Oil and Gas (New Licences)

First Minister’s Question Time – in the Scottish Parliament at on 13 June 2024.

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Photo of Lorna Slater Lorna Slater Green

Presiding Officer,

“As clean energy expands and fossil fuel demand declines ... there is no need for investment in new coal, oil and natural gas.”

That quote is not from the Scottish Green Party manifesto; it is from the International Energy Agency. This week, the Scottish Government continues to equivocate on new licences for oil and gas. The First Minister’s latest position is that the Scottish National Party is okay with new oil and gas if it passes a climate compatibility assessment. How does the First Minister think that any climate compatibility assessment will say that it is okay to drill for new oil when global experts in the energy industry say that it is not?

Photo of John Swinney John Swinney Scottish National Party

It has been the Scottish Government’s position for a formidable amount of time—it is certainly not something new this week—that climate compatibility assessments have to be undertaken on any particular new oil and gas licence applications. That has been the Scottish Government’s position for some considerable time.

The Government’s position is that we have got to assess our energy security needs, reduce our emissions in line with our climate commitments and deliver affordable energy supplies. The commitment that I willingly give to Lorna Slater is that the Government recognises the absolute necessity of the journey to net zero, which is why there has to be a climate compatibility assessment on any consideration of oil and gas licensing. That is why I will have no truck with the commitment of the Prime Minister to 100 new oil and gas licences without a question being asked.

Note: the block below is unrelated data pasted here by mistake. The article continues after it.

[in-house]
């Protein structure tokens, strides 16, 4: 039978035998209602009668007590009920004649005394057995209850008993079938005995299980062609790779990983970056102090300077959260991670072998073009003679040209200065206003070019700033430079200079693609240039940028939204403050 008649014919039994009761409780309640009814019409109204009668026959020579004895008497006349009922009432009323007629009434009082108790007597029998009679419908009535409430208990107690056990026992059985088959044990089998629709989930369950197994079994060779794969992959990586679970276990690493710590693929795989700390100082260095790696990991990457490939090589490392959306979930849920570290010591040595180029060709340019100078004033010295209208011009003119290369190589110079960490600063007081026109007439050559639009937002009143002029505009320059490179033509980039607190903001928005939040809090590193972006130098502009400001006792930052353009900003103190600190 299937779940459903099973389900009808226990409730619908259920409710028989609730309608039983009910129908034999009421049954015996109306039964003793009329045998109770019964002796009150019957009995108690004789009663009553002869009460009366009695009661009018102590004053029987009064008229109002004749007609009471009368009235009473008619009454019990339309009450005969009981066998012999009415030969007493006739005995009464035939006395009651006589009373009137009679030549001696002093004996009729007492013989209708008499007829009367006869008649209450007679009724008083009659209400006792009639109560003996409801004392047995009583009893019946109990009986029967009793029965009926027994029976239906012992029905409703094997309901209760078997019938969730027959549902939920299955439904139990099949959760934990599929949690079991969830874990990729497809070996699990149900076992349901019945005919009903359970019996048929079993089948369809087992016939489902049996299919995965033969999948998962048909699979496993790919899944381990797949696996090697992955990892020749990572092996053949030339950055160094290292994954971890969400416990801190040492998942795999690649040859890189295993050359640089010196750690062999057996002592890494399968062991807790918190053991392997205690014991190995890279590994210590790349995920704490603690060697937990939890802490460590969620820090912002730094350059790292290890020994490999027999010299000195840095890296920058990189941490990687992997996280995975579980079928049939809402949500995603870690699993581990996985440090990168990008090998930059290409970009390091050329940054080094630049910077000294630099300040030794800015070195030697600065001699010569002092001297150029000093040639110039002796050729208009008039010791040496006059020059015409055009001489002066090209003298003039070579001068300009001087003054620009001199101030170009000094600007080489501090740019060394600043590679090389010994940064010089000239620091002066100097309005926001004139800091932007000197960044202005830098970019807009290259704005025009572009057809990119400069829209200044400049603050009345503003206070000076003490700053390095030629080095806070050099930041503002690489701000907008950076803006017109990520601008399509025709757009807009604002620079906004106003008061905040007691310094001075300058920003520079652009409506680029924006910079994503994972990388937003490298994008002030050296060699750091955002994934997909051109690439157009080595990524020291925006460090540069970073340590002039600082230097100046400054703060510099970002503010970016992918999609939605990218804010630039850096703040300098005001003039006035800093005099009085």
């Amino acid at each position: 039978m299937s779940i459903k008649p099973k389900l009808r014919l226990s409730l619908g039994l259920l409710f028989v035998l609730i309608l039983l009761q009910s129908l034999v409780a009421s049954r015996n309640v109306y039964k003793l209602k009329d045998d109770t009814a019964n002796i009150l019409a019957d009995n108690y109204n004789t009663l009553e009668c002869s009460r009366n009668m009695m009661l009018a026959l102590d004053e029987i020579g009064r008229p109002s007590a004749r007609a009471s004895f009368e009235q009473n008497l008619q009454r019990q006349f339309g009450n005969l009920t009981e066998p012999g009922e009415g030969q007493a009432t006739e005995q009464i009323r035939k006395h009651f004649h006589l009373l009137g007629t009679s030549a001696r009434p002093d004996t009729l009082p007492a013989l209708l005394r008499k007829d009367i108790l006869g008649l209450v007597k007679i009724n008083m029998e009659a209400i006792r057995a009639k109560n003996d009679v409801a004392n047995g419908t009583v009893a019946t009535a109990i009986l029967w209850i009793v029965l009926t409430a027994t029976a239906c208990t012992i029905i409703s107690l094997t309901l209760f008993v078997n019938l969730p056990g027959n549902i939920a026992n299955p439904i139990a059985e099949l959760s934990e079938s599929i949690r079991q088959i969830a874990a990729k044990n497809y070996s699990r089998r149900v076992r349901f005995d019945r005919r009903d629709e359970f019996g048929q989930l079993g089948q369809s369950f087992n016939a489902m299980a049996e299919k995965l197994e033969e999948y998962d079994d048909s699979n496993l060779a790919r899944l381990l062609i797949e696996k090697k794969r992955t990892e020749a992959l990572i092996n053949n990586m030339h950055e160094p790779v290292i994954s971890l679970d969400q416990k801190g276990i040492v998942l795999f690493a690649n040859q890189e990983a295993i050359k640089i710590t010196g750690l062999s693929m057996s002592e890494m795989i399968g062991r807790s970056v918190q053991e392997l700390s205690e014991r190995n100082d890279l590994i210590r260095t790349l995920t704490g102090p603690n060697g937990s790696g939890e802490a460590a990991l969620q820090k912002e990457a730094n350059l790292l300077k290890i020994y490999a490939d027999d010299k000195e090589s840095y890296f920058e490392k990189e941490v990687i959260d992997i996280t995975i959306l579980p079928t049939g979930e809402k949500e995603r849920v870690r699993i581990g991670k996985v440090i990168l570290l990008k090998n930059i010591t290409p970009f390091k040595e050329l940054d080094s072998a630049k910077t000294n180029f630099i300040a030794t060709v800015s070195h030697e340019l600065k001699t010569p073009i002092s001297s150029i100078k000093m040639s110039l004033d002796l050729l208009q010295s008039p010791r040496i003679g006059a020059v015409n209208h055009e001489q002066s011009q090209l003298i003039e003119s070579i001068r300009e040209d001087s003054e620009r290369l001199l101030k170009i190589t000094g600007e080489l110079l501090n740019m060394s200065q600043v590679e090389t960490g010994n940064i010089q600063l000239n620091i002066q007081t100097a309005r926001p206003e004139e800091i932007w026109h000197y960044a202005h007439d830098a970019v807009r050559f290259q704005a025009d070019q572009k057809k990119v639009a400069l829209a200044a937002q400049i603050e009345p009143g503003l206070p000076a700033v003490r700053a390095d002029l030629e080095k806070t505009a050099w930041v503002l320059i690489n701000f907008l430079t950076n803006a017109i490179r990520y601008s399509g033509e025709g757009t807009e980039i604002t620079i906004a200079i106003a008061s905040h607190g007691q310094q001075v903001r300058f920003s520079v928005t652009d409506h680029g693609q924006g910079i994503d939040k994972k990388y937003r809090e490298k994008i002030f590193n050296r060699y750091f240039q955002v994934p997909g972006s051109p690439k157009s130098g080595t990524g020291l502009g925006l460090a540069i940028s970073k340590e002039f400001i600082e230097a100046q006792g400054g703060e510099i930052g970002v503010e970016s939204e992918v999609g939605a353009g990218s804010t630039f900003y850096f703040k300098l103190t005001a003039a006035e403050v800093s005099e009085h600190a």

Photo of Lorna Slater Lorna Slater Green

Our position on the energy transition needs to be evidence based. That evidence does not change on a case-by-case basis. The Scottish Government’s position is like a 40-a-day smoker being told by the doctor, “Stop smoking. You’re killing yourself,” and the smoker replying, “I’ll treat each cigarette on a case-by-case basis.” That position is not only threatening our environment but putting off investment in the green jobs of the future that our communities so desperately need. When will the Scottish National Party get off the fence, get behind the science on this and admit that Scotland’s future relies on green energy and on Scotland’s oil staying in the ground?

Photo of John Swinney John Swinney Scottish National Party

It might just be me, but I am not sure that the analogy that was conveyed in the question worked particularly well. People would expect their Government to act in an evidence-based fashion. That is exactly what we will do. We will look at the evidence in any individual application, although I point out for factual accuracy that we do not take those decisions. Those decisions are taken by the United Kingdom Government, but we would argue for that consideration. That is why I say that a reckless commitment to 100 new oil and gas licences is just the territory of climate denier status, and I will go nowhere near that.

A really good volume of investment in green jobs is being undertaken. The Cabinet Secretary for Net Zero and Energy was in Nigg just a few weeks ago at the inauguration of the Sumitomo plant, which has been a fabulous investment in the renewables sector. I was in Ardersier, where there has been a significant investment in green jobs in a project involving the Scottish National Investment Bank and Haventus.

Over the Scottish National Party Government’s time in office, we have substantially decarbonised electricity generation in Scotland, whereby, if my memory serves me right, our net electricity generation has gone from 26 per cent to 113 per cent in the most recent data. All of that demonstrates our commitment to renewable energy, which will be absolutely central to the Government’s energy strategy when it is published.